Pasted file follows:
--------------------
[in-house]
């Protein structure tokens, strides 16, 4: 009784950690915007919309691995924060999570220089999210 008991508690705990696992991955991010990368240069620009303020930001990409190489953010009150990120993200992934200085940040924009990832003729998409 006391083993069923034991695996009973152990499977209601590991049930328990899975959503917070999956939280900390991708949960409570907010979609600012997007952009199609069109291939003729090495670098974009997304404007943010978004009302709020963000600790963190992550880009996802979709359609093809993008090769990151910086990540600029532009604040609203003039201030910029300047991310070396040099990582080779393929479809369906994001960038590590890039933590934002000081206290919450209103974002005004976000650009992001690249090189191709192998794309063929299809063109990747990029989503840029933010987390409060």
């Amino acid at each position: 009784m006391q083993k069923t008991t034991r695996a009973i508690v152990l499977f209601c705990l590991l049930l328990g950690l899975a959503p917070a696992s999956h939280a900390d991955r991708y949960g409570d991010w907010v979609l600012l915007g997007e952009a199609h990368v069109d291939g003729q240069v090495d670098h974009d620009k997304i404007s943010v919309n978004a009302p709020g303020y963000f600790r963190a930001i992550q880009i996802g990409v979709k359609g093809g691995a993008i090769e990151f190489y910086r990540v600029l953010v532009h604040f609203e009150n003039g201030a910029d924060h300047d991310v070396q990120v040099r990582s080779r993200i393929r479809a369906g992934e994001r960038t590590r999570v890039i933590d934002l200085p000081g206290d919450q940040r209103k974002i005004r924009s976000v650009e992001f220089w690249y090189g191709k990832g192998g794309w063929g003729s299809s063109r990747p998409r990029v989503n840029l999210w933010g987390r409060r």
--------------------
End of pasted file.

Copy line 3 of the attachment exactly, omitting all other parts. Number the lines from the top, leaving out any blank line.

């Amino acid at each position: 009784m006391q083993k069923t008991t034991r695996a009973i508690v152990l499977f209601c705990l590991l049930l328990g950690l899975a959503p917070a696992s999956h939280a900390d991955r991708y949960g409570d991010w907010v979609l600012l915007g997007e952009a199609h990368v069109d291939g003729q240069v090495d670098h974009d620009k997304i404007s943010v919309n978004a009302p709020g303020y963000f600790r963190a930001i992550q880009i996802g990409v979709k359609g093809g691995a993008i090769e990151f190489y910086r990540v600029l953010v532009h604040f609203e009150n003039g201030a910029d924060h300047d991310v070396q990120v040099r990582s080779r993200i393929r479809a369906g992934e994001r960038t590590r999570v890039i933590d934002l200085p000081g206290d919450q940040r209103k974002i005004r924009s976000v650009e992001f220089w690249y090189g191709k990832g192998g794309w063929g003729s299809s063109r990747p998409r990029v989503n840029l999210w933010g987390r409060r």